THE COST OF RISK
The construction industry, in Montreal, is buzzing with major infrastructure and industrial projects and is riding the wave of a red-hot residential construction market. Who would have thought that such a craze would have existed at the beginning of the pandemic!
This effervescence causes contractors to be insufficient to the task and we are observing a return of the pendulum that for the last 30 years, favored project owners / work providers. We observe, fewer and fewer bidders on projects. Where once there were several invited bidders, now only one or two accept, and this, even for major projects. Nowadays, project owners spend time validating availability, explaining, and discussing with the contractors prior to tender, to generate interest, but often it does not change the outcome.
In trying to understand this new reality, one is forced to look at the perspective of the contractor, who has always chosen projects based on profitability and risk. The current environment allows contractors to push back and refuse the risks that were attributed to them for too long. These risks can be of different nature depending on the job, but owner project management, financial risks, contractual risks, constructability risk and coordination risks cover most of them.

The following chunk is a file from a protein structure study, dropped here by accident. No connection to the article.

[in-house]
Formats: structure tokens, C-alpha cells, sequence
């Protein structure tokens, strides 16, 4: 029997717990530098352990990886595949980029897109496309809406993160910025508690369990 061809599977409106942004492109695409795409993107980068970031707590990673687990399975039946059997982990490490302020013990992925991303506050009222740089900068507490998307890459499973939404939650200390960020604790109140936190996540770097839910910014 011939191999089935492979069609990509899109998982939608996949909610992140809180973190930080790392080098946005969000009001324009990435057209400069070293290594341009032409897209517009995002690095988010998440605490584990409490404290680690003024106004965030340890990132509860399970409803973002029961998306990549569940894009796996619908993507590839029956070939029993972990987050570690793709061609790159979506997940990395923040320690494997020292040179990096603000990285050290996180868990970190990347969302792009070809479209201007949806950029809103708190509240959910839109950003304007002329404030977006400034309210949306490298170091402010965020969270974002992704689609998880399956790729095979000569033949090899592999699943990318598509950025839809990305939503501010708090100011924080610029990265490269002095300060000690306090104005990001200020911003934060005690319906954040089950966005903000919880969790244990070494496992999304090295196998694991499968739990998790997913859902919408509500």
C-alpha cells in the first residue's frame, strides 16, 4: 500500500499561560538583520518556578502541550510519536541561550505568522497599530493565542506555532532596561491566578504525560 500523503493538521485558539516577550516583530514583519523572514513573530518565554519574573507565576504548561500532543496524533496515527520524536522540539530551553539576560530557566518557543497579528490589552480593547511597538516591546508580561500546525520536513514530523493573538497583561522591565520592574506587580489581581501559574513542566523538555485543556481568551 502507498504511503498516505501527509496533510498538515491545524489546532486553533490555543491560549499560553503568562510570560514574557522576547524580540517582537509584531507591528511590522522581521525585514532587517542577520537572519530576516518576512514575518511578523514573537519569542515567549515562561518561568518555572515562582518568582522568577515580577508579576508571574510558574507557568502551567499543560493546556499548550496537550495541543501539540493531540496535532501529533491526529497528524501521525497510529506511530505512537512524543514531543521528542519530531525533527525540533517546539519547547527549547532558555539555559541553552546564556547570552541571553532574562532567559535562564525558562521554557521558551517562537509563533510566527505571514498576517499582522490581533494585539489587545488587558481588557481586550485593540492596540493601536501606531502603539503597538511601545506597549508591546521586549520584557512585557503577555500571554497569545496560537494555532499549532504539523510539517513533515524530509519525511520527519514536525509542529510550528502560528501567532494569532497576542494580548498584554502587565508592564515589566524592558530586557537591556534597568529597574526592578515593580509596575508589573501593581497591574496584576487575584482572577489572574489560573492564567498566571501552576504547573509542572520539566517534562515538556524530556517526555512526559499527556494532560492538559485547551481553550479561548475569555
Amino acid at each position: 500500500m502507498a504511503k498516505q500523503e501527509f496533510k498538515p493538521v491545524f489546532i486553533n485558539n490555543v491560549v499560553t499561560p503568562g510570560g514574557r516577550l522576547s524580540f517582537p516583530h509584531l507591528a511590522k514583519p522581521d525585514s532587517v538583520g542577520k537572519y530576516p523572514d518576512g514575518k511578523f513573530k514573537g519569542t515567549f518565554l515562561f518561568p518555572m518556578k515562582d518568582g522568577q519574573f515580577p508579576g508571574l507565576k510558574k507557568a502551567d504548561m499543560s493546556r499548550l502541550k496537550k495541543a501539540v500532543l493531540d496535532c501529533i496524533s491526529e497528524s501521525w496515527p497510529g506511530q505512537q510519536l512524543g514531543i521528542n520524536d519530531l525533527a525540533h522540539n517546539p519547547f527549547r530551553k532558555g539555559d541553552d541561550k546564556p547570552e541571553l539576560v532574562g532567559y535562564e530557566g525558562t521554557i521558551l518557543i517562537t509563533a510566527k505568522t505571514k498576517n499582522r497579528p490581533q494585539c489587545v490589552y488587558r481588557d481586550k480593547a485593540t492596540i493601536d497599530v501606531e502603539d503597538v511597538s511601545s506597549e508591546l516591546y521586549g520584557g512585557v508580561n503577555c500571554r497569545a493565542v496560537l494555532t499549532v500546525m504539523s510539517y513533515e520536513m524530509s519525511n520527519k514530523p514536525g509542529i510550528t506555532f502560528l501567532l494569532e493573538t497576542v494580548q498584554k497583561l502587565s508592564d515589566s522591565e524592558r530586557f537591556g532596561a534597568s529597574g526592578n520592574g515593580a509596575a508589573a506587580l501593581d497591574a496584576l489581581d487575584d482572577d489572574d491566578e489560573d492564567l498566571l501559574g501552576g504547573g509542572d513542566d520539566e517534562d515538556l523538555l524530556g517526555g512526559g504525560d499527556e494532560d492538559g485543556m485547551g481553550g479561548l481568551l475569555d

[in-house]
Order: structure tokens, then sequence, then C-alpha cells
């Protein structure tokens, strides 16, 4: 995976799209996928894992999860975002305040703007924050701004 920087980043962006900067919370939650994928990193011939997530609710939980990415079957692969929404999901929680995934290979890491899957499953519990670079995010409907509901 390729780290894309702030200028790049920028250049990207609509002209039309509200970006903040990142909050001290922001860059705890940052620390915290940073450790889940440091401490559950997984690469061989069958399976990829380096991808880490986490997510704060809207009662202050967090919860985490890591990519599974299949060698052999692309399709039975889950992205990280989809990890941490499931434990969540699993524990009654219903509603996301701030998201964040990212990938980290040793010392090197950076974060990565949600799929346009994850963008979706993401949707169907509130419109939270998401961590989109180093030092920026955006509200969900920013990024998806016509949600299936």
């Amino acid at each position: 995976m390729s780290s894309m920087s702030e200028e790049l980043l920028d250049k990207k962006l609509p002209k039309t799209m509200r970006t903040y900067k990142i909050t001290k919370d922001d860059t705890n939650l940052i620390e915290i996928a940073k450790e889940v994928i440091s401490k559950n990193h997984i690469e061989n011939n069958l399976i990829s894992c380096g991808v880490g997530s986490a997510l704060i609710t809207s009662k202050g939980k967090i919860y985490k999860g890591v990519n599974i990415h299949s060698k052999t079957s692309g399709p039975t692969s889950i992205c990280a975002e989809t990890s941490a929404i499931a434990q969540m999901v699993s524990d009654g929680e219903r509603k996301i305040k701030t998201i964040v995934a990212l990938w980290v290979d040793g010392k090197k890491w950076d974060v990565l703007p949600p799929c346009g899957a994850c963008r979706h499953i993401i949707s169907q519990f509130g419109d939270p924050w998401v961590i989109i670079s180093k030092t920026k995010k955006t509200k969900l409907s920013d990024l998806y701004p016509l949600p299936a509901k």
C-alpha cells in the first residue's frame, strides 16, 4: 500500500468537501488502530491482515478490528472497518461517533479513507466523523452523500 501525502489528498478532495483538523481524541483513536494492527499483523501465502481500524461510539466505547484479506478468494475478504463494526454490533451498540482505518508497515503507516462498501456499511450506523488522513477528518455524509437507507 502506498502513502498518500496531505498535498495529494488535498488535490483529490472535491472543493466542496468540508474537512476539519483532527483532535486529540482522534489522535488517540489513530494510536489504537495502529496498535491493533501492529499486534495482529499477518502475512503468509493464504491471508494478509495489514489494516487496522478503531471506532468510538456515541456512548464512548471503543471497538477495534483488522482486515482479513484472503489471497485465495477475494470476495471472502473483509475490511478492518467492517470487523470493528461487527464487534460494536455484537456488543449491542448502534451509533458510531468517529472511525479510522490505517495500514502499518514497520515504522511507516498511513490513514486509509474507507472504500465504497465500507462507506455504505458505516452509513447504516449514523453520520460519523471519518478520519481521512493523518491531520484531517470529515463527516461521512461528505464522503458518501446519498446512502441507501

The typical contractual conditions “boiler plates” developed by the various owners over the last few decades have become unbalanced, favouring the latter and accentuating the above- mentioned risks. Contractors are no longer willing to accept these unbalanced risks and conditions, let alone have them imposed on them: consequential damages, unbalanced bonuses & amp; penalties, no cap, etc. In fact, currently there is enough work out there that they have the option of contracting, increasingly favorable terms.
The typical financial and contractual terms, developed in silos, and cumulative penalties, are from another time, a time when the cost of passing on these risks was cheaper. Because of these contractual tender documents, extraordinary construction project concepts, a complex and cutting-edge construction design and innovative environmental projects may be relegated to the dungeons.
This new reality can be mitigated with an experienced client management team that knows how to adapt to this new reality. But without this assurance, the contractor often errs on the side of caution on his bid and includes risk provisions, causing the project to go over budget. This new state of affairs combined with restrictive procurement processes, means that refusing to bid on contracts worth tens and even hundreds of millions of dollars is more common than one might think.
We have reached the point where construction contracts can not solely be led by lawyers and financiers. Transferring risk to contractors is far too costly and is becoming a major issue. To overcome this, we must return to project risk management as the key to success. By having access to all technical, commercial and construction levers, the manager with tools and experience is a way to manage the risk and get out of it at a reasonable cost.
For large-scale public projects, it would be appropriate to revisit, or take exception to, the Quebec “Cities and Towns Act”, which is not always appropriate for this new reality, a framework that is too rigid and limiting, especially for complex projects.